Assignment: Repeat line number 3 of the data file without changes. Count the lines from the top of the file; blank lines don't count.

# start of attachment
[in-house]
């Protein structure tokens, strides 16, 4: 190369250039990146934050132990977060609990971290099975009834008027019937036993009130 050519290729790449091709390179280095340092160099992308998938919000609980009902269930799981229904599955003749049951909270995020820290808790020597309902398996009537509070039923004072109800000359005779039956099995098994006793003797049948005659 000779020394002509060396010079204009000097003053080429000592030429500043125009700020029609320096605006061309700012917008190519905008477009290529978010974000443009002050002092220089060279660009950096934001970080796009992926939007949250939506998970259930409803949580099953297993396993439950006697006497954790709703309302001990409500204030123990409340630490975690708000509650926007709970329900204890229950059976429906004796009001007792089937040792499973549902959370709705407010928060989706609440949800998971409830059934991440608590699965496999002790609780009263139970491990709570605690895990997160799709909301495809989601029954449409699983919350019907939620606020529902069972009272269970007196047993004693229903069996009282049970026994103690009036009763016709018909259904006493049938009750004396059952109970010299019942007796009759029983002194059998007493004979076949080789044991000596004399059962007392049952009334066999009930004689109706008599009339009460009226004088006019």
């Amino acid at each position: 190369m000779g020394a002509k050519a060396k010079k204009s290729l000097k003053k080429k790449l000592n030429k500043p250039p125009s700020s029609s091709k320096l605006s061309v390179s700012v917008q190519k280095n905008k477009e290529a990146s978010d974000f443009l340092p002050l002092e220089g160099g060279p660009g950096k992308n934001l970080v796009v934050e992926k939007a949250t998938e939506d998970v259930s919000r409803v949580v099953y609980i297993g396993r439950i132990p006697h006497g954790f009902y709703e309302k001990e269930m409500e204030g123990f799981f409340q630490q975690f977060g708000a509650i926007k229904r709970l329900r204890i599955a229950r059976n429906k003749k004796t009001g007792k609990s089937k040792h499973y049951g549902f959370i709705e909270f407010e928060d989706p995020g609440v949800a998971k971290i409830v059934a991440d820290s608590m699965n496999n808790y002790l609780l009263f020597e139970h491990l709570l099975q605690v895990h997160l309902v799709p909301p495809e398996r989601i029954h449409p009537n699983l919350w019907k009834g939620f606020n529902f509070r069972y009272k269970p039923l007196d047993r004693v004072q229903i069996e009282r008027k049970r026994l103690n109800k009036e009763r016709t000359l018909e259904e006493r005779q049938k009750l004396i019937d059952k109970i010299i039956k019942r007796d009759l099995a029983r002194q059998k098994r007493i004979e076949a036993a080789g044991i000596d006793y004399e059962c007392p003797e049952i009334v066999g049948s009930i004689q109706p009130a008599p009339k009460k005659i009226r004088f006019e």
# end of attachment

């Amino acid at each position: 190369m000779g020394a002509k050519a060396k010079k204009s290729l000097k003053k080429k790449l000592n030429k500043p250039p125009s700020s029609s091709k320096l605006s061309v390179s700012v917008q190519k280095n905008k477009e290529a990146s978010d974000f443009l340092p002050l002092e220089g160099g060279p660009g950096k992308n934001l970080v796009v934050e992926k939007a949250t998938e939506d998970v259930s919000r409803v949580v099953y609980i297993g396993r439950i132990p006697h006497g954790f009902y709703e309302k001990e269930m409500e204030g123990f799981f409340q630490q975690f977060g708000a509650i926007k229904r709970l329900r204890i599955a229950r059976n429906k003749k004796t009001g007792k609990s089937k040792h499973y049951g549902f959370i709705e909270f407010e928060d989706p995020g609440v949800a998971k971290i409830v059934a991440d820290s608590m699965n496999n808790y002790l609780l009263f020597e139970h491990l709570l099975q605690v895990h997160l309902v799709p909301p495809e398996r989601i029954h449409p009537n699983l919350w019907k009834g939620f606020n529902f509070r069972y009272k269970p039923l007196d047993r004693v004072q229903i069996e009282r008027k049970r026994l103690n109800k009036e009763r016709t000359l018909e259904e006493r005779q049938k009750l004396i019937d059952k109970i010299i039956k019942r007796d009759l099995a029983r002194q059998k098994r007493i004979e076949a036993a080789g044991i000596d006793y004399e059962c007392p003797e049952i009334v066999g049948s009930i004689q109706p009130a008599p009339k009460k005659i009226r004088f006019e």